“These warmer temperatures make it a lot easier to push the system into a dryness state that’s hard to escape from,” he said.

This year and last year, unusual weather events in the spring helped the river system avoid an otherwise impending shortage, Udall pointed out.

“In 2015, on April 1, the runoff forecast was for 74 percent of normal,” he said. “It was a pretty grim forecast.”

However, the country as a whole went on to experience an unusually wet May, which Udall said “bailed the system out from what would have been an earlier shortage declaration for sure.” This year, he said, a similar situation occurred.

But it’s not a phenomenon the western states should count on in the future, he added. There’s still a very real possibility that a shortage will occur in 2018, and a continuation of the water conservation initiatives undertaken so far — along with additional efforts — will be crucial to avoid a crisis.

Some experts have suggested implementing a policy in which lower basin states — Arizona in particular — would accept steeper cuts to their annual Colorado River water allocation while the reservoir still remains at higher elevations. A 2009 paper, which Udall co-authored, suggested that such aggressive tactics could significantly reduce the probability of crisis through at least mid-century.

This “drought contingency plan” is still a matter of discussion among the lower basin states and the Bureau of Reclamation, but some experts feel that its adoption is crucial to avoiding future crises.

“It is imperative that the three lower basin states adopt the lower basin drought contingency plan to stabilize the Colorado River supply and to give water users certainty about what their supplies will be in the future,” said Pitt of the National Audubon Society.

Ultimately whatever solutions are adopted in the future, experts agree that they must be a collaborative effort among all the beneficiaries of the Colorado River system.

“The sort of geopolitical reality of the Colorado River is that we’re all in it together,” Pitt said. “And all water users and all jurisdictions are going to have to work together to ensure that our water supply is stabilized and our uses don’t exceed what this river has to give.”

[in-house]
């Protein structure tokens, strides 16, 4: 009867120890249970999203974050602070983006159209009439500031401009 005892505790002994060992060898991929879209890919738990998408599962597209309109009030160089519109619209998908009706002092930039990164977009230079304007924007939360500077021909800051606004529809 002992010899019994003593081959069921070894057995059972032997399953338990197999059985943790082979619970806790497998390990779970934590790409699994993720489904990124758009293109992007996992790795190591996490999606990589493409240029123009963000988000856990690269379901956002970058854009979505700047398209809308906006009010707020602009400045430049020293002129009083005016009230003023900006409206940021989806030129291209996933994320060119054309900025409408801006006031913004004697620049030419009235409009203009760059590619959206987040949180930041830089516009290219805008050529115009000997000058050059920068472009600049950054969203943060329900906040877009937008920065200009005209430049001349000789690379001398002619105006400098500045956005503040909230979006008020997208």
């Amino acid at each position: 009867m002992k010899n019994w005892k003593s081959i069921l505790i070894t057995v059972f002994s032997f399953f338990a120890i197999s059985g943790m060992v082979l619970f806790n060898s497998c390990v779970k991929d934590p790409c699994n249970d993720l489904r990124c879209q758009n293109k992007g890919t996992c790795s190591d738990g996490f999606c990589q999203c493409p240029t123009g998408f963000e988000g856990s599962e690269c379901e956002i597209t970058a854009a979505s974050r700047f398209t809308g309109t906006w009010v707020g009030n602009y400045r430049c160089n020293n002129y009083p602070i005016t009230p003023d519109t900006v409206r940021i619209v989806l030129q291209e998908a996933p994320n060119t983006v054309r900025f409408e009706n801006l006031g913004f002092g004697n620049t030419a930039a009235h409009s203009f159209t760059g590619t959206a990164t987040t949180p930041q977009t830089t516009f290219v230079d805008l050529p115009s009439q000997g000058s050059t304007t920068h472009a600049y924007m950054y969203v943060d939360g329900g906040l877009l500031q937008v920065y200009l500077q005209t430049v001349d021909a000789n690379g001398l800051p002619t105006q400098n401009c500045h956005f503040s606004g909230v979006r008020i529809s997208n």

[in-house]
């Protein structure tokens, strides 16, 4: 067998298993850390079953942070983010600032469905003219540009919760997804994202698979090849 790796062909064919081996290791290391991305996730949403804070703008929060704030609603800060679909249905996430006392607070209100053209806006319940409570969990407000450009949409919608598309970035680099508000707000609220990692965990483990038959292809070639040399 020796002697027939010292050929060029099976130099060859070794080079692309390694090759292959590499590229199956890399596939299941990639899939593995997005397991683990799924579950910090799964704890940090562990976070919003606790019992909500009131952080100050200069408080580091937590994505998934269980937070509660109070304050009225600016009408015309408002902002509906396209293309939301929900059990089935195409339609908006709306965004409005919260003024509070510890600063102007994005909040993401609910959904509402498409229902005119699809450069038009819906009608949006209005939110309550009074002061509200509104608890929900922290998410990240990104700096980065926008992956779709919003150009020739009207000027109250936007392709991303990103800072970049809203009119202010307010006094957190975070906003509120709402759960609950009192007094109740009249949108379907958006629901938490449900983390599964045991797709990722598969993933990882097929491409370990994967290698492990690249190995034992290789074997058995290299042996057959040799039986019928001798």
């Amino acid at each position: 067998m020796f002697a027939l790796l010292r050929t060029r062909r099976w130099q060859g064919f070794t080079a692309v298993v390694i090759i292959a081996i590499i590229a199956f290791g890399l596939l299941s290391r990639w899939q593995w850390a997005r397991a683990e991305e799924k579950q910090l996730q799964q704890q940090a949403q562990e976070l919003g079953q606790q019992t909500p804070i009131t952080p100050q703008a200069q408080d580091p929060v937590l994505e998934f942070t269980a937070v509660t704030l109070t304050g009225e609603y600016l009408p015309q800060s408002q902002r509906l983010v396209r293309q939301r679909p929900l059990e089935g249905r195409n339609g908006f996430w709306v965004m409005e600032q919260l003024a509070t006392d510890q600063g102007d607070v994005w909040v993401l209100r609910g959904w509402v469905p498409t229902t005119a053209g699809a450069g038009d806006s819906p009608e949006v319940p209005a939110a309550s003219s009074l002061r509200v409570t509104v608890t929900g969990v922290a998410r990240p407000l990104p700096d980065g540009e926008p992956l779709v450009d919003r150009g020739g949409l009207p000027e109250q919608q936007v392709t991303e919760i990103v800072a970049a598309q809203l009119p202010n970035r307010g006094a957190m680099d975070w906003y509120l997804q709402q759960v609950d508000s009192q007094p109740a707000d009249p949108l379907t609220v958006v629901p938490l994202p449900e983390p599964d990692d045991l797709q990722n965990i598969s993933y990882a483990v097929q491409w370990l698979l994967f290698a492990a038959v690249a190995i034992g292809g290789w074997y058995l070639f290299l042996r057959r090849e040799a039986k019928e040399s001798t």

Colorado River Basin, USBR May 2015
Colorado River Basin, USBR May 2015

August 2016 ENSO update: Wavy gravy — NOAA

From Climate.gov (Emily Becker):

It’s August already, El Niño is long gone, and we’re still stuck in neutral. Is La Niña on the way? And is anything interesting going on in the tropical Pacific?

Currently, forecasters think there’s a slightly better than 50% chance of La Niña developing in August–October and then a 55-60% chance during the winter. Right now, it looks like if La Niña does manage to form and last the five consecutive, overlapping seasons necessary to qualify as an ENSO event, it’s likely to be a weak one.

Let’s start by checking in with current conditions. During July, sea surface temperature in the Nino3.4 region of the tropical Pacific was -0.21°C (-0.38°F) below average, according to ERSSTv4, the dataset we use for all our forecast verification. You may have also seen the monthly value for July from the OISST dataset, which was -0.49°C below average. Which one’s right?

Check out Tom’s post for details, but in short, these two datasets have different geographic detail: ERSSTv4 is lower resolution, while OISST has a finer grid with more spatial detail. Since the current area of colder-than-average water is a narrow strip along the Equator, the average over the Niño3.4 region can be different depending on the dataset.

Sea surface temperature in July 2016 compared to the 1981-2010 average. Cooler-than-average waters are present in the central tropical Pacific. NOAA Climate.gov map, based on GEO-Polar data.
Sea surface temperature in July 2016 compared to the 1981-2010 average. Cooler-than-average waters are present in the central tropical Pacific. NOAA Climate.gov map, based on GEO-Polar data.

I realize I haven’t answered the question “which one is right?” That’s because they both are–they’re just different. We use the ERSSTv4 for all our long-term monitoring, because it has been carefully quality-controlled and extends back to 1950. OISST is used as the starting point for a lot of climate models, because it has daily data available, and has that higher resolution. The finer detail in the OISST also allows it to pick up on smaller-scale changes like the current cool Niño3.4 index.

Situation Neutral
July’s tropical atmosphere mostly looked like neutral conditions, too, with nearly average winds across the tropical Pacific region. There have been some hints of more rain than average over Indonesia, and less over the central Pacific, as well as a slightly positive trend in the Southern Oscillation Index and Equatorial Southern Oscillation Index. These might be early hints of a La Niña pattern… or might just be short-term changes. So we’re playing a waiting game right now.

Like we did with El Niño, we have to see a certain set of conditions before we can declare the onset of La Niña. First, the monthly Niño3.4 index needs to drop to or below -0.5°C. It’s close, but not there yet. After that, we need to see forecasts that it will stay below that threshold for five overlapping three-month periods (“seasons”). Finally, we need to see the right response from the atmosphere: a strengthened Walker circulation, meaning stronger surface easterly and upper-level westerly winds over the equatorial Pacific Ocean, lower-than-average pressure and more rainfall over Indonesia, less rainfall over the central Pacific, and higher-than-average pressure in the vicinity of the eastern Pacific.